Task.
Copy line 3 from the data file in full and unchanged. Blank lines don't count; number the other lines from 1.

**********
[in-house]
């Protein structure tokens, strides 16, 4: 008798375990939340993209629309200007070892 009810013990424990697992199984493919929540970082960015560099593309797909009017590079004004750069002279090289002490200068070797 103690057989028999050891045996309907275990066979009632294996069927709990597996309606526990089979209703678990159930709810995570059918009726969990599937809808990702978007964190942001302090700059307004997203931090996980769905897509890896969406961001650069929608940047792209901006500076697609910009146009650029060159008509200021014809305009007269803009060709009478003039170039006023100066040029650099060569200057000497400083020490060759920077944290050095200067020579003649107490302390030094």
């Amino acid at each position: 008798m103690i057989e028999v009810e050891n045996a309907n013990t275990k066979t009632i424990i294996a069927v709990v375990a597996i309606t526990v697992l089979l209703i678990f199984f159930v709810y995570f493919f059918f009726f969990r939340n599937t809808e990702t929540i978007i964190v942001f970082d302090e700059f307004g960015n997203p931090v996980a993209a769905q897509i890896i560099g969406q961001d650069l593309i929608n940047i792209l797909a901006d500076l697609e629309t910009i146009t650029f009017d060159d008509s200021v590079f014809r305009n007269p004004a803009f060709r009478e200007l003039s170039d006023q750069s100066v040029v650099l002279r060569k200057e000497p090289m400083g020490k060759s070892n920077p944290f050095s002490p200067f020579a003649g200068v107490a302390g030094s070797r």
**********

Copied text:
């Amino acid at each position: 008798m103690i057989e028999v009810e050891n045996a309907n013990t275990k066979t009632i424990i294996a069927v709990v375990a597996i309606t526990v697992l089979l209703i678990f199984f159930v709810y995570f493919f059918f009726f969990r939340n599937t809808e990702t929540i978007i964190v942001f970082d302090e700059f307004g960015n997203p931090v996980a993209a769905q897509i890896i560099g969406q961001d650069l593309i929608n940047i792209l797909a901006d500076l697609e629309t910009i146009t650029f009017d060159d008509s200021v590079f014809r305009n007269p004004a803009f060709r009478e200007l003039s170039d006023q750069s100066v040029v650099l002279r060569k200057e000497p090289m400083g020490k060759s070892n920077p944290f050095s002490p200067f020579a003649g200068v107490a302390g030094s070797r």